Title page for ETD etd-0408103-170754


Type of Document Master's Thesis
Author Gupta, Pankaj
Author's Email Address pgupta2@lsu.edu
URN etd-0408103-170754
Title Synthesis, Structure and Properties of Nanolayered DLC/DLC Films
Degree Master of Science (M.S.)
Department Engineering Science (Interdepartmental Program)
Advisory Committee
Advisor Name Title
E.I. Meletis Committee Chair
Tryfon Charalampopoulos Committee Member
W.J. Meng Committee Member
Keywords
  • tribology
  • nano
  • nanoindentation
  • nra
  • pecvd
  • multilayer
  • dlc
Date of Defense 2002-12-19
Availability unrestricted
Abstract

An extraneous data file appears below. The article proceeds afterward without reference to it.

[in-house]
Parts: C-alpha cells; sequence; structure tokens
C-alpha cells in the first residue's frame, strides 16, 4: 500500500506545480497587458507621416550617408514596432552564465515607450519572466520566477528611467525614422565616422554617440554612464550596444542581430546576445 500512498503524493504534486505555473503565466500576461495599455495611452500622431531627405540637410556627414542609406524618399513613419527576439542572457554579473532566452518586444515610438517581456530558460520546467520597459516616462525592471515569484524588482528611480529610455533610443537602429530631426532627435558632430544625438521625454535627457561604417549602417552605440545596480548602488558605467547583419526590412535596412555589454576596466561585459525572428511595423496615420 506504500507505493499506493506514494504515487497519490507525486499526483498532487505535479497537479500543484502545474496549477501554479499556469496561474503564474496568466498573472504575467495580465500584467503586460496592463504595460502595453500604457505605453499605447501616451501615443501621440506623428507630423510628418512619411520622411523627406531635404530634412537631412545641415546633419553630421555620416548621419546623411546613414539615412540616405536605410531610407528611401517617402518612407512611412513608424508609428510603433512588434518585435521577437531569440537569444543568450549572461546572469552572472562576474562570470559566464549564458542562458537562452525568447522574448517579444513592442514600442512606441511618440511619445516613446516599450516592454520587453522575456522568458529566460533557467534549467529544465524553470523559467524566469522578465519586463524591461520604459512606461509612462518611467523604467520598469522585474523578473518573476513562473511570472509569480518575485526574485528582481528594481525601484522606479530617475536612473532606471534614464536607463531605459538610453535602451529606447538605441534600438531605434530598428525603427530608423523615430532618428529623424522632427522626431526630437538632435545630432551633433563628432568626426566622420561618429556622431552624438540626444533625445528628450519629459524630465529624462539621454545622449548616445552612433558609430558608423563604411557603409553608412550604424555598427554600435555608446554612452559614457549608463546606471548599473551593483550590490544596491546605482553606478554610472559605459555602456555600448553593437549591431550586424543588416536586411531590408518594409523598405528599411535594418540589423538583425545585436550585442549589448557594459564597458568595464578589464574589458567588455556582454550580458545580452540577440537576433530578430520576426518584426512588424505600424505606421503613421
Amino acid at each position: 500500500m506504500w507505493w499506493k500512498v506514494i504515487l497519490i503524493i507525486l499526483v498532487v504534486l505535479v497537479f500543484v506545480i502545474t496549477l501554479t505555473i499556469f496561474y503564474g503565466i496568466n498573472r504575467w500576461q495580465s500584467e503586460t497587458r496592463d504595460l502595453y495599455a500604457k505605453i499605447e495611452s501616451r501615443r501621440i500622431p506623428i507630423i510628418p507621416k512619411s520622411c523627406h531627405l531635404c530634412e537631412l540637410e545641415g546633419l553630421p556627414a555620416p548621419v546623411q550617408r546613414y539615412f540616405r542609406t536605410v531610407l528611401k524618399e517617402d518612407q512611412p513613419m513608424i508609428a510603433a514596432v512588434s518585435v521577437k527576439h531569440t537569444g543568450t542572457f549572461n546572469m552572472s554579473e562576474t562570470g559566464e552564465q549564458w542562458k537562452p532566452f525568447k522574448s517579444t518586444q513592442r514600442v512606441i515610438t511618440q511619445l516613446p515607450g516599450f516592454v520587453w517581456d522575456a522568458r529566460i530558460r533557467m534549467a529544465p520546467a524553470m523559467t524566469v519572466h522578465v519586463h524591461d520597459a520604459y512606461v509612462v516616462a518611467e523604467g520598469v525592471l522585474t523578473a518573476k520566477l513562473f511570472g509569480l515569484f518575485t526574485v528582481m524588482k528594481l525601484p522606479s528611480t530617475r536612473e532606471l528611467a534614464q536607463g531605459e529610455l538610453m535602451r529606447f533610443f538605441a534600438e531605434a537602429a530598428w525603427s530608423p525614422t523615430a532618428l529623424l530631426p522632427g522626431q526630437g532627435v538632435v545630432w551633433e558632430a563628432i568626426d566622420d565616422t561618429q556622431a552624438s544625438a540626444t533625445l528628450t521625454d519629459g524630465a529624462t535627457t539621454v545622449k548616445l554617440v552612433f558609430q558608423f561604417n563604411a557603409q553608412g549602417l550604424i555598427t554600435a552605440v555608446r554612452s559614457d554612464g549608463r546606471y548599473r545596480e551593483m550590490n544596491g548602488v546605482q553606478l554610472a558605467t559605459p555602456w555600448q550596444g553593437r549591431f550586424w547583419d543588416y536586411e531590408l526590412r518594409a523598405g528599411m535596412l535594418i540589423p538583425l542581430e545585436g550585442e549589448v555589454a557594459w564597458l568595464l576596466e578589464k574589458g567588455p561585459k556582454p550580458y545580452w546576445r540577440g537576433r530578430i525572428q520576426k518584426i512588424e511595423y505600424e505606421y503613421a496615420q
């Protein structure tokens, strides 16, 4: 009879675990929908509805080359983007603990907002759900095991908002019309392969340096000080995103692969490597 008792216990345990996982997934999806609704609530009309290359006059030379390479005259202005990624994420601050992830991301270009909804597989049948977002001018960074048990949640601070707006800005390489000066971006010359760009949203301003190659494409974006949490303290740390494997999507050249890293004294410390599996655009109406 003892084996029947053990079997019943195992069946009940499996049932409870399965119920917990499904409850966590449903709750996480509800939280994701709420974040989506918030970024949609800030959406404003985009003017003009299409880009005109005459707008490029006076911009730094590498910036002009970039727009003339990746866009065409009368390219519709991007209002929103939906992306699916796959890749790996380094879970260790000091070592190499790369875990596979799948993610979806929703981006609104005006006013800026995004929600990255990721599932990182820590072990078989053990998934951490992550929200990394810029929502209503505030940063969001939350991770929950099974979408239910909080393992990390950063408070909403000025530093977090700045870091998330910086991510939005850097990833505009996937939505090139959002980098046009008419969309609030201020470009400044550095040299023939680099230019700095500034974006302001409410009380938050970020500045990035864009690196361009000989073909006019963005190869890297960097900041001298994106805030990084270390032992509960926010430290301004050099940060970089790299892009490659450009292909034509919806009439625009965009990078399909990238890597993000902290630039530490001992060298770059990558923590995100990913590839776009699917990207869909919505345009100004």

Diamondlike carbon (DLC) films have been explored extensively in the past due to their highly attractive properties. However, the high level of internal stress developed during growth prevents deposition of thick films. Synthesis of DLC/DLC multilayers (DDM) presents a venue to overcome this drawback. In the present study, DLC films and DDM were deposited on Si substrate using dc plasma of CH4 and Ar gas mixture. FTIR was used to analyze the structure of the DLC films. Mechanical properties of the films were characterized by microhardness testing and nanoindentation. The tribological properties were studied by conducting pin-on-disc experiments in the laboratory environment (relative humidity 40-60%). Optical profilometry was used to analyze Intrinsic stress in the films and the wear profiles. A preliminary study was conducted utilizing different processing parameter (bias voltage, chamber pressure and ratio of Ar to CH4) to select the constituents of the DDM. Subsequently, DDM were synthesized consisting of alternating nanolayers of “soft” (high sp2content) and “hard” (low sp2 content) DLC by varying: (i) individual layer thickness while keeping the thickness ratio of soft/ hard DLC film, λ = 1 and; (ii) λ. The multilayered films found to exhibit low intrinsic stress ranging mostly below the average values of the two individual components. Nanoindentation behavior of DDM was comparable to the parent films and no significant variation was observed in different DDM films. DDM films with λ=1 exhibited better tribological properties compared to the films with λ other than unity. The 50 nm/50 nm DDM film exhibited the best tribological properties. It combined the low friction coefficient of the soft DLC component and low wear rate of the harder DLC component. The stress was found to be the average of the parent DLC films; hence it possesses the promise to be deposited as a thick coating, while maintaining desirable mechanical and tribological properties.
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